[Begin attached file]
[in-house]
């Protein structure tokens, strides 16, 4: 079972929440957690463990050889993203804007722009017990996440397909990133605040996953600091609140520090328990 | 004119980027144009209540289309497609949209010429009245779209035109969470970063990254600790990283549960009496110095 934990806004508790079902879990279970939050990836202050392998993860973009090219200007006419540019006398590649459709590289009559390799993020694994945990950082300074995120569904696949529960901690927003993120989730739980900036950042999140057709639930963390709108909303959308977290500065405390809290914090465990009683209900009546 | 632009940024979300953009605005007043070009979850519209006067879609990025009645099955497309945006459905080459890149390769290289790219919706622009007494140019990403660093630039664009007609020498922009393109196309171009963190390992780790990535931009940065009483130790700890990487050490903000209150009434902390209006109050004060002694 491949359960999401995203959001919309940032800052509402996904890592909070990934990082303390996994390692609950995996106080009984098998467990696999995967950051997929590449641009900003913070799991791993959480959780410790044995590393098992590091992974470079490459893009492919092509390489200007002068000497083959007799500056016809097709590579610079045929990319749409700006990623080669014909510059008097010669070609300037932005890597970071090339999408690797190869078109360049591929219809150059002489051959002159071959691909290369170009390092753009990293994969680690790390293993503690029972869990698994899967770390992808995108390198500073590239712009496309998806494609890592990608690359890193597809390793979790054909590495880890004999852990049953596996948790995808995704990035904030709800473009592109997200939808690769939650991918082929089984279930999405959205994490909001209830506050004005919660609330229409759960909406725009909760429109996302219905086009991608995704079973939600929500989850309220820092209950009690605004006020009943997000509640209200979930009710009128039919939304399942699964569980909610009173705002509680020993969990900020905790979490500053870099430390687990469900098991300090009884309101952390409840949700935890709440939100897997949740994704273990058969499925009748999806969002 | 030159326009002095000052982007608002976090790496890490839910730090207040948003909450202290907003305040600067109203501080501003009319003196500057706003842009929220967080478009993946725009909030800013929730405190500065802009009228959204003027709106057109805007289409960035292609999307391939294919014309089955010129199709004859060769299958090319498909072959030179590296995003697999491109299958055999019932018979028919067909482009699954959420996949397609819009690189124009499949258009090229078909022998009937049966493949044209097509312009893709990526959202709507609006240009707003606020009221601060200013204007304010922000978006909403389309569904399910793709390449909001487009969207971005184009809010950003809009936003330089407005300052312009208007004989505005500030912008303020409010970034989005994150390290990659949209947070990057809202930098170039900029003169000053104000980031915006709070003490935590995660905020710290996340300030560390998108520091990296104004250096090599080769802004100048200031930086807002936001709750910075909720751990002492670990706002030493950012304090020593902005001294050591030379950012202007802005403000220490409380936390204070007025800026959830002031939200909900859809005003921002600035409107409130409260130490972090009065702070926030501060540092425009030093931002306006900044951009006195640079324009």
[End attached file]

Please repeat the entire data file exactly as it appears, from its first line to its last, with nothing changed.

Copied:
[in-house]
């Protein structure tokens, strides 16, 4: 079972929440957690463990050889993203804007722009017990996440397909990133605040996953600091609140520090328990 | 004119980027144009209540289309497609949209010429009245779209035109969470970063990254600790990283549960009496110095 934990806004508790079902879990279970939050990836202050392998993860973009090219200007006419540019006398590649459709590289009559390799993020694994945990950082300074995120569904696949529960901690927003993120989730739980900036950042999140057709639930963390709108909303959308977290500065405390809290914090465990009683209900009546 | 632009940024979300953009605005007043070009979850519209006067879609990025009645099955497309945006459905080459890149390769290289790219919706622009007494140019990403660093630039664009007609020498922009393109196309171009963190390992780790990535931009940065009483130790700890990487050490903000209150009434902390209006109050004060002694 491949359960999401995203959001919309940032800052509402996904890592909070990934990082303390996994390692609950995996106080009984098998467990696999995967950051997929590449641009900003913070799991791993959480959780410790044995590393098992590091992974470079490459893009492919092509390489200007002068000497083959007799500056016809097709590579610079045929990319749409700006990623080669014909510059008097010669070609300037932005890597970071090339999408690797190869078109360049591929219809150059002489051959002159071959691909290369170009390092753009990293994969680690790390293993503690029972869990698994899967770390992808995108390198500073590239712009496309998806494609890592990608690359890193597809390793979790054909590495880890004999852990049953596996948790995808995704990035904030709800473009592109997200939808690769939650991918082929089984279930999405959205994490909001209830506050004005919660609330229409759960909406725009909760429109996302219905086009991608995704079973939600929500989850309220820092209950009690605004006020009943997000509640209200979930009710009128039919939304399942699964569980909610009173705002509680020993969990900020905790979490500053870099430390687990469900098991300090009884309101952390409840949700935890709440939100897997949740994704273990058969499925009748999806969002 | 030159326009002095000052982007608002976090790496890490839910730090207040948003909450202290907003305040600067109203501080501003009319003196500057706003842009929220967080478009993946725009909030800013929730405190500065802009009228959204003027709106057109805007289409960035292609999307391939294919014309089955010129199709004859060769299958090319498909072959030179590296995003697999491109299958055999019932018979028919067909482009699954959420996949397609819009690189124009499949258009090229078909022998009937049966493949044209097509312009893709990526959202709507609006240009707003606020009221601060200013204007304010922000978006909403389309569904399910793709390449909001487009969207971005184009809010950003809009936003330089407005300052312009208007004989505005500030912008303020409010970034989005994150390290990659949209947070990057809202930098170039900029003169000053104000980031915006709070003490935590995660905020710290996340300030560390998108520091990296104004250096090599080769802004100048200031930086807002936001709750910075909720751990002492670990706002030493950012304090020593902005001294050591030379950012202007802005403000220490409380936390204070007025800026959830002031939200909900859809005003921002600035409107409130409260130490972090009065702070926030501060540092425009030093931002306006900044951009006195640079324009």